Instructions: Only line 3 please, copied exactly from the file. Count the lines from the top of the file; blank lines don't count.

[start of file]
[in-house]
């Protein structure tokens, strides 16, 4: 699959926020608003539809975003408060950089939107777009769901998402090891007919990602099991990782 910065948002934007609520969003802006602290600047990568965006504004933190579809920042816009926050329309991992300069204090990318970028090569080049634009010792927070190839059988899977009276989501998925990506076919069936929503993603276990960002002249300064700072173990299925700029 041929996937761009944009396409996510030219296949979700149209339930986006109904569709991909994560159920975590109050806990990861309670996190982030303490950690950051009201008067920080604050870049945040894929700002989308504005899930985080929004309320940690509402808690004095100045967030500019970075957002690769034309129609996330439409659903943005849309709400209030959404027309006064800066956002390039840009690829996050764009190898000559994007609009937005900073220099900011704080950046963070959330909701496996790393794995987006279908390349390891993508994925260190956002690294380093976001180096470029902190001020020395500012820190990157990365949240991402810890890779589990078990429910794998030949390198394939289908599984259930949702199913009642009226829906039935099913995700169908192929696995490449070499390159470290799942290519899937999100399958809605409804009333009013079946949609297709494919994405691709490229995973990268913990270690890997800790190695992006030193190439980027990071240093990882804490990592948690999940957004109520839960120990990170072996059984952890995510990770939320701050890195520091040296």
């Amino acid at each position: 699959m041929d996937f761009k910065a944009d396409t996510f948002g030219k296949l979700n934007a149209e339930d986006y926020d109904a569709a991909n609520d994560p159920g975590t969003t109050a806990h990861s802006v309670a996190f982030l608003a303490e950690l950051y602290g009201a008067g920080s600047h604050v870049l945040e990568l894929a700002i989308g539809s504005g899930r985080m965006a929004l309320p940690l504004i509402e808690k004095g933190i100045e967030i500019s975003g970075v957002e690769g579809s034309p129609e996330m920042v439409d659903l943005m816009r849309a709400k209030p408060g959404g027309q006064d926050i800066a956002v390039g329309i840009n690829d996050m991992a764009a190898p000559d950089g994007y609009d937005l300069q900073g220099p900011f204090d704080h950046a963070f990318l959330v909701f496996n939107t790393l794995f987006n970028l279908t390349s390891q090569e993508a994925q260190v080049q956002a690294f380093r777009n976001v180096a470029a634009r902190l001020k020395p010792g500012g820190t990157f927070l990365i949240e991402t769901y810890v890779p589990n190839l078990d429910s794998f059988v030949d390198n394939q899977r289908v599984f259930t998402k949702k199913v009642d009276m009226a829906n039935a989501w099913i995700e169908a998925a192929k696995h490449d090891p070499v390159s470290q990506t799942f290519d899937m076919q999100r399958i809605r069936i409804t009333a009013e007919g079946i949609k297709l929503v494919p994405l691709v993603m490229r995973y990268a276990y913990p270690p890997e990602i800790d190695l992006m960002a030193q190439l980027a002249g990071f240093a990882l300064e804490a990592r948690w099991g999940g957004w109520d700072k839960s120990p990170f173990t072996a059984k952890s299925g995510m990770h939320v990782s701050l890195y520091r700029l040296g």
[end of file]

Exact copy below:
């Amino acid at each position: 699959m041929d996937f761009k910065a944009d396409t996510f948002g030219k296949l979700n934007a149209e339930d986006y926020d109904a569709a991909n609520d994560p159920g975590t969003t109050a806990h990861s802006v309670a996190f982030l608003a303490e950690l950051y602290g009201a008067g920080s600047h604050v870049l945040e990568l894929a700002i989308g539809s504005g899930r985080m965006a929004l309320p940690l504004i509402e808690k004095g933190i100045e967030i500019s975003g970075v957002e690769g579809s034309p129609e996330m920042v439409d659903l943005m816009r849309a709400k209030p408060g959404g027309q006064d926050i800066a956002v390039g329309i840009n690829d996050m991992a764009a190898p000559d950089g994007y609009d937005l300069q900073g220099p900011f204090d704080h950046a963070f990318l959330v909701f496996n939107t790393l794995f987006n970028l279908t390349s390891q090569e993508a994925q260190v080049q956002a690294f380093r777009n976001v180096a470029a634009r902190l001020k020395p010792g500012g820190t990157f927070l990365i949240e991402t769901y810890v890779p589990n190839l078990d429910s794998f059988v030949d390198n394939q899977r289908v599984f259930t998402k949702k199913v009642d009276m009226a829906n039935a989501w099913i995700e169908a998925a192929k696995h490449d090891p070499v390159s470290q990506t799942f290519d899937m076919q999100r399958i809605r069936i409804t009333a009013e007919g079946i949609k297709l929503v494919p994405l691709v993603m490229r995973y990268a276990y913990p270690p890997e990602i800790d190695l992006m960002a030193q190439l980027a002249g990071f240093a990882l300064e804490a990592r948690w099991g999940g957004w109520d700072k839960s120990p990170f173990t072996a059984k952890s299925g995510m990770h939320v990782s701050l890195y520091r700029l040296g």